What is infertility?
In general, infertility is typically defined as the inability to get pregnant after 12 months of unprotected sexual intercourse, with the intention of conceiving. Infertility can arise from a male, female or a combination of these factors.
Causes of infertility:
There are several factors that can contribute to female infertility, including:
- Abnormal menstruation
- Endometriosis or ovulation problems
- Lifestyle choices, e.g. smoking
- Polycystic ovarian syndrome
- Problems with fallopian tubes
- Terminal illness
Male infertility can be affected by several factors, including:
- Low sperm count
- Poor sperm production
- High numbers of abnormally shaped sperm
- Problems with tubes that connect to the testes (vas deferens)
- Genetic diseases, e.g. chromosomal variation or cystic fibrosis
- Injury to scrotum or testicles
How do you test for infertility?
You’re not alone, about 1 in 6 Australian couples within reproductive age groups experience fertility problems. Testing for infertility can be easy to detect, particularly when working with a fertility specialist. For women, this may include tests like blood tests, ultrasounds, low AMH testing and general checking of the condition of the fallopian tubes and uterus. For men, the most important fertility testing is semen analysis.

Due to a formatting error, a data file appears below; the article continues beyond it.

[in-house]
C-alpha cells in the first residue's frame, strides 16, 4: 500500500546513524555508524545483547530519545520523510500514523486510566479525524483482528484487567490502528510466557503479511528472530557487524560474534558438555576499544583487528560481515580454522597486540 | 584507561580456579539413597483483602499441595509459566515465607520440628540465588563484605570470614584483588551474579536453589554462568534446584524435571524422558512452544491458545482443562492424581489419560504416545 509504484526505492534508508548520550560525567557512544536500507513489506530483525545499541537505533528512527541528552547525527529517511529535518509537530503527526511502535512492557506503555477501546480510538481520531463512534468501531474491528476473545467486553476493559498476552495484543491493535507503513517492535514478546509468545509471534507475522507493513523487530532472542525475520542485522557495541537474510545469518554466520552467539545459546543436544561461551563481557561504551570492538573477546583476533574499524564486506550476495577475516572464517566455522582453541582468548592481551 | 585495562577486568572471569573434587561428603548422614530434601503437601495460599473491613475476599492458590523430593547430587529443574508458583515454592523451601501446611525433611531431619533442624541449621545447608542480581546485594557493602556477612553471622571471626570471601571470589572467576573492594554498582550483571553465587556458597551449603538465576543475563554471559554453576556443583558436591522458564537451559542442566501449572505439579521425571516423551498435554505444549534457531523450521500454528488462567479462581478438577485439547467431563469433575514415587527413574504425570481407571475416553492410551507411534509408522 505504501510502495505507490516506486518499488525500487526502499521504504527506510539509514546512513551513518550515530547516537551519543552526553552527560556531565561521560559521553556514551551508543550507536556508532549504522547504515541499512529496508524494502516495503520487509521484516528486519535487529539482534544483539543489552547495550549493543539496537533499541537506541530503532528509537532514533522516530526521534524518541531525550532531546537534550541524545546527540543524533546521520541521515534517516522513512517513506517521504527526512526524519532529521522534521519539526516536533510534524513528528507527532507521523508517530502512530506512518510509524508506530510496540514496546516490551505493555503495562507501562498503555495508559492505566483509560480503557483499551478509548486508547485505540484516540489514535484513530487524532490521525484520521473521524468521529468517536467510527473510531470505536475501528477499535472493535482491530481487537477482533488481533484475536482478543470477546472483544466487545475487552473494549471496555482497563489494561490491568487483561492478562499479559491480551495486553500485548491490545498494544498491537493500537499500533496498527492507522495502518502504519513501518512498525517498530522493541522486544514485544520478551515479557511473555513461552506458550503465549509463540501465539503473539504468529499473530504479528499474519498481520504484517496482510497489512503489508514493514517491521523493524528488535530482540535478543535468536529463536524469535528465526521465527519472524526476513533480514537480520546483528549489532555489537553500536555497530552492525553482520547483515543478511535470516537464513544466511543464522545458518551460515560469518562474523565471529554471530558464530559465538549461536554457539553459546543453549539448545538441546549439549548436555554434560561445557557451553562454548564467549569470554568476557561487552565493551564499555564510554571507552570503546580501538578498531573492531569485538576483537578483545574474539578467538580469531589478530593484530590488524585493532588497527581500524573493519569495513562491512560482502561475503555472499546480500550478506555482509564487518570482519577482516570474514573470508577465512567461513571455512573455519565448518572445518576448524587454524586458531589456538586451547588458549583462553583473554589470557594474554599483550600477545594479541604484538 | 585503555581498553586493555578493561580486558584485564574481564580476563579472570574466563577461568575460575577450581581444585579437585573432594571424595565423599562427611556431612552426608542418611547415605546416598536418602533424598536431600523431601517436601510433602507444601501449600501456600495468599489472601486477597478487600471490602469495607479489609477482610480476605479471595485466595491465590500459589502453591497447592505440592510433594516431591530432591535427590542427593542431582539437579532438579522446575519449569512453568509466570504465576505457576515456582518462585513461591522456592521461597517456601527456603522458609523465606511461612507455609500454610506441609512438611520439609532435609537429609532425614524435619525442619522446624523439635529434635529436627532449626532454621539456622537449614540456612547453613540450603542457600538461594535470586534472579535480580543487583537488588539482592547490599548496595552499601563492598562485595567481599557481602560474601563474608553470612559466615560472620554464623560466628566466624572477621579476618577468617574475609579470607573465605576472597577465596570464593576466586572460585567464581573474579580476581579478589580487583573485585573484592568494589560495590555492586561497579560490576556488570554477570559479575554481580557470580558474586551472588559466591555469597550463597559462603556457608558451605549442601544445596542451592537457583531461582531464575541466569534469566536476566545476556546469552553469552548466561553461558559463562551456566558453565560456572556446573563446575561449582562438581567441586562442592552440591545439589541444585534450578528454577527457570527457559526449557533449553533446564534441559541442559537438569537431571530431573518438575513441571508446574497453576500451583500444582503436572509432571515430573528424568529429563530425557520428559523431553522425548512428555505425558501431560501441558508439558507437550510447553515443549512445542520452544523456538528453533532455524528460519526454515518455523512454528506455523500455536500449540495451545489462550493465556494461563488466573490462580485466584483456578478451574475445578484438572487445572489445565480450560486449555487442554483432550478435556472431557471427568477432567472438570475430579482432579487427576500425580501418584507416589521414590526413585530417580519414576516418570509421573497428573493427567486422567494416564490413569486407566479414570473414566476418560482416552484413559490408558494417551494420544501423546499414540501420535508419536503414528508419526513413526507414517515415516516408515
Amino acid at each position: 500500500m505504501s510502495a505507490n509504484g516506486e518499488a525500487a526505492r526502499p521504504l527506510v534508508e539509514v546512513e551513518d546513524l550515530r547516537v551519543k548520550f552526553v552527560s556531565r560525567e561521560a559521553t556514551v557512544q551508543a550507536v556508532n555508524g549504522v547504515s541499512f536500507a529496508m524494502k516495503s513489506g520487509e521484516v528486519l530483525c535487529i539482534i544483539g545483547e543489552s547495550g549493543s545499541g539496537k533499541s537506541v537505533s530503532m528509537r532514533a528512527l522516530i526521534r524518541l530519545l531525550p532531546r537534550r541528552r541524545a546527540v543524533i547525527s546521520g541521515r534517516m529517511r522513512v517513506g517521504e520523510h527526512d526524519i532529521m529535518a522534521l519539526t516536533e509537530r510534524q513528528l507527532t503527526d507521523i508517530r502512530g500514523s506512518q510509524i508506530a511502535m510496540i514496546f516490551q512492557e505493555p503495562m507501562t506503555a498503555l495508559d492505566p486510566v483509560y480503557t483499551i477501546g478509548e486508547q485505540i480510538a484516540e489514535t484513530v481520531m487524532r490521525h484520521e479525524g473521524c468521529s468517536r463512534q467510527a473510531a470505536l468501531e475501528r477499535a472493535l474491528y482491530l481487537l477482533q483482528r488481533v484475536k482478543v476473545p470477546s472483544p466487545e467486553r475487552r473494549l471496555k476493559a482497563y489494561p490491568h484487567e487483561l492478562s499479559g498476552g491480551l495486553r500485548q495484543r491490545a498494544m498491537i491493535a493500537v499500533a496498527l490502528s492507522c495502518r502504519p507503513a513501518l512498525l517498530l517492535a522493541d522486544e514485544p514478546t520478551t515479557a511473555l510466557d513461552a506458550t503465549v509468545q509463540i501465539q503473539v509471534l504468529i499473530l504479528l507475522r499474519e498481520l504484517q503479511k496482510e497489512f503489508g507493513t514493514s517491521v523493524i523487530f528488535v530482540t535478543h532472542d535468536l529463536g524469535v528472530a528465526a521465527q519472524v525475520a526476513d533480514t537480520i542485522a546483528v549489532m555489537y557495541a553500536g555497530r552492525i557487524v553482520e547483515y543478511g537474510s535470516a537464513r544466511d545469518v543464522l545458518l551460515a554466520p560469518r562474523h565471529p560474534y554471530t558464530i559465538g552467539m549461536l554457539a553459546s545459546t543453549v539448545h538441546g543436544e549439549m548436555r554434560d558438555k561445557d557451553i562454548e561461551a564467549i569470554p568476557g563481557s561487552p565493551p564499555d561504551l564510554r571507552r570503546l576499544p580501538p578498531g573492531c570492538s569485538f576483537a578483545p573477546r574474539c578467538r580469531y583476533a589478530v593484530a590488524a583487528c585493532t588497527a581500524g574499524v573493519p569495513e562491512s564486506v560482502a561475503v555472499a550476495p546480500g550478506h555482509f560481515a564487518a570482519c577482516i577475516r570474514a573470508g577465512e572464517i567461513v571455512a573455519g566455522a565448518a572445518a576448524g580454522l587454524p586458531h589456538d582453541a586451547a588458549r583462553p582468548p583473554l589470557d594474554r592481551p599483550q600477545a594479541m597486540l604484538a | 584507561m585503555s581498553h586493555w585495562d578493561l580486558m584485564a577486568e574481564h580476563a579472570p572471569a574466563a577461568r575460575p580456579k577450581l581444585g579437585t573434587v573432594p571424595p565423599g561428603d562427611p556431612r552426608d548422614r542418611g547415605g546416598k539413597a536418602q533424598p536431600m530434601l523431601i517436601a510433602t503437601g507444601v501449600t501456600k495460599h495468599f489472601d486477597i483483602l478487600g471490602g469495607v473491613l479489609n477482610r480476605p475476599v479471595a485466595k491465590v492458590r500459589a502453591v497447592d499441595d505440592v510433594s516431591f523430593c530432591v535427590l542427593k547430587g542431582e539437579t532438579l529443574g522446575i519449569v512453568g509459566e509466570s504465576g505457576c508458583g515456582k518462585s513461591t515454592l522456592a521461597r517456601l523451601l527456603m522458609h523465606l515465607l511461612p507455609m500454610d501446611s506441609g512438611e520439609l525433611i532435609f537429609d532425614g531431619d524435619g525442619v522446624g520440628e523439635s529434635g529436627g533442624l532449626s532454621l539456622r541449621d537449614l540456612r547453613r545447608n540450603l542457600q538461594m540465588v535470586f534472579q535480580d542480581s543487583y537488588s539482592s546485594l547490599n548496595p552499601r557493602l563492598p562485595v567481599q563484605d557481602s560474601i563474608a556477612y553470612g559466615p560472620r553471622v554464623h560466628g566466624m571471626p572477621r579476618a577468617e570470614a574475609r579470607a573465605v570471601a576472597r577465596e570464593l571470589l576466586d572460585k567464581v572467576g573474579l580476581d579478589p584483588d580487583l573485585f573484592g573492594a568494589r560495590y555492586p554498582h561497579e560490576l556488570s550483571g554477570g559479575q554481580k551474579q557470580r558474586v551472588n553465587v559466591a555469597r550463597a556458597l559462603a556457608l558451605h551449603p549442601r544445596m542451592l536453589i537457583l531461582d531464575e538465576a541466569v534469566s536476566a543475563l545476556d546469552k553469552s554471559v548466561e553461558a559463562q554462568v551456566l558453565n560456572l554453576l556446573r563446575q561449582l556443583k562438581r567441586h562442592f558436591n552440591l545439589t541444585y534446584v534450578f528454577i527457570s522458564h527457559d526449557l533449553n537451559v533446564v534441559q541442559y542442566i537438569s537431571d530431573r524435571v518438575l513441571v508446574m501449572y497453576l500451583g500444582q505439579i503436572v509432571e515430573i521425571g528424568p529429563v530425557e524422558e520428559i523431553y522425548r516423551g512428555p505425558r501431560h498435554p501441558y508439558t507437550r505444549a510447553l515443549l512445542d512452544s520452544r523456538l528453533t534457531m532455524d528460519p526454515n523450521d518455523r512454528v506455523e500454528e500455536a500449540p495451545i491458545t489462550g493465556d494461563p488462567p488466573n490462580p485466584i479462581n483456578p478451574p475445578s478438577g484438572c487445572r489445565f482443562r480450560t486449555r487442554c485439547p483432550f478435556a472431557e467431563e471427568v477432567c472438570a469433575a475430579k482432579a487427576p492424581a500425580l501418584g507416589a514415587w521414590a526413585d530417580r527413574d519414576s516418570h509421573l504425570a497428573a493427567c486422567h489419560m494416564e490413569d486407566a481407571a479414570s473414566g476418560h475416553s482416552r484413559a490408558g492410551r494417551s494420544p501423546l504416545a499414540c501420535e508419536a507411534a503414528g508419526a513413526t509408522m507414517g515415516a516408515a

When should you seek help?
A woman’s age is the most important factor affecting the chances of a couple being able to conceive.Although 12 months of trying and being unable to conceive is a recommendation, once over 35 years old, it is strongly recommended to seek assistance after 6 months of trying. There are several other options that a fertility specialist may consider with you once over the 35 year old mark, including IVF for over 40s.
When considering seeking help, know that IVF is not always the immediate solution to solving infertility. There is a wide variety of other fertility treatment options available including:
- Ovulation cycle tracking – helps confirm and pinpoint the most fertile window within the menstrual cycle
- Medical intervention – helps encourage ovulation with medications
- Fertility surgery
- Artificial insemination